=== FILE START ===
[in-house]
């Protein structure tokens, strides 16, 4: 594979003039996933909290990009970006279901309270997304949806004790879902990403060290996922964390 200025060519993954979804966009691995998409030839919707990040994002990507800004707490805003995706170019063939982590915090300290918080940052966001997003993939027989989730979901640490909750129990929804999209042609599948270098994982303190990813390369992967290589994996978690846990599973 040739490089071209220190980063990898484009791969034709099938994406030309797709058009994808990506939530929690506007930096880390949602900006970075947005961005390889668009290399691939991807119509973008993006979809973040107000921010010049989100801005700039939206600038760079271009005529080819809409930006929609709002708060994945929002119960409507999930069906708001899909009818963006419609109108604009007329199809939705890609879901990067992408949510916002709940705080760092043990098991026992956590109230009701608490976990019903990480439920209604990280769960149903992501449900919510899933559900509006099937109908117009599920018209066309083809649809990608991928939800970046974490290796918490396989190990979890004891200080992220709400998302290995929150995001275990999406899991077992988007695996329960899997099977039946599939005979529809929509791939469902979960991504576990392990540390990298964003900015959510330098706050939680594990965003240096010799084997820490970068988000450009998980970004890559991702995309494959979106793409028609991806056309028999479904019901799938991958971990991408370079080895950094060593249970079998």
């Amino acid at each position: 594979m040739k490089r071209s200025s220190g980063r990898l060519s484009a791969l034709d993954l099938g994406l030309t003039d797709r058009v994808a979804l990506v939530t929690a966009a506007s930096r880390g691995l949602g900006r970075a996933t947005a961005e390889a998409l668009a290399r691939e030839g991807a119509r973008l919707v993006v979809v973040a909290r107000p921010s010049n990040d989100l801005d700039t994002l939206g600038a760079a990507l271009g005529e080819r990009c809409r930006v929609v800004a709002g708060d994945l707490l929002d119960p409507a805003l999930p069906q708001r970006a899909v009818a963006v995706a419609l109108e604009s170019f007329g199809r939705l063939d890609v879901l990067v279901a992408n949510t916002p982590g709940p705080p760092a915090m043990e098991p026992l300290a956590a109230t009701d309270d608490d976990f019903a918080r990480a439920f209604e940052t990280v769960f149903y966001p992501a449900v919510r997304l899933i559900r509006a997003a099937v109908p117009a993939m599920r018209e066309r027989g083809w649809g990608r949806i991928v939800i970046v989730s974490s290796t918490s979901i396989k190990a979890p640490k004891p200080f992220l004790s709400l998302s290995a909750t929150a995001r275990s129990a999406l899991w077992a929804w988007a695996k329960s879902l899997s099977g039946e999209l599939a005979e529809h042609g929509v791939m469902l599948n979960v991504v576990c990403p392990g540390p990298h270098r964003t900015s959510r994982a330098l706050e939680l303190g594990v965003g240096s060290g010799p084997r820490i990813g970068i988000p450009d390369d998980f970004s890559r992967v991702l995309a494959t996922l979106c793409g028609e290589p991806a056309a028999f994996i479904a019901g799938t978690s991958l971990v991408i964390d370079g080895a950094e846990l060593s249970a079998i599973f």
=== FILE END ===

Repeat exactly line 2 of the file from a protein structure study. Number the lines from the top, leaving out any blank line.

């Protein structure tokens, strides 16, 4: 594979003039996933909290990009970006279901309270997304949806004790879902990403060290996922964390 200025060519993954979804966009691995998409030839919707990040994002990507800004707490805003995706170019063939982590915090300290918080940052966001997003993939027989989730979901640490909750129990929804999209042609599948270098994982303190990813390369992967290589994996978690846990599973 040739490089071209220190980063990898484009791969034709099938994406030309797709058009994808990506939530929690506007930096880390949602900006970075947005961005390889668009290399691939991807119509973008993006979809973040107000921010010049989100801005700039939206600038760079271009005529080819809409930006929609709002708060994945929002119960409507999930069906708001899909009818963006419609109108604009007329199809939705890609879901990067992408949510916002709940705080760092043990098991026992956590109230009701608490976990019903990480439920209604990280769960149903992501449900919510899933559900509006099937109908117009599920018209066309083809649809990608991928939800970046974490290796918490396989190990979890004891200080992220709400998302290995929150995001275990999406899991077992988007695996329960899997099977039946599939005979529809929509791939469902979960991504576990392990540390990298964003900015959510330098706050939680594990965003240096010799084997820490970068988000450009998980970004890559991702995309494959979106793409028609991806056309028999479904019901799938991958971990991408370079080895950094060593249970079998």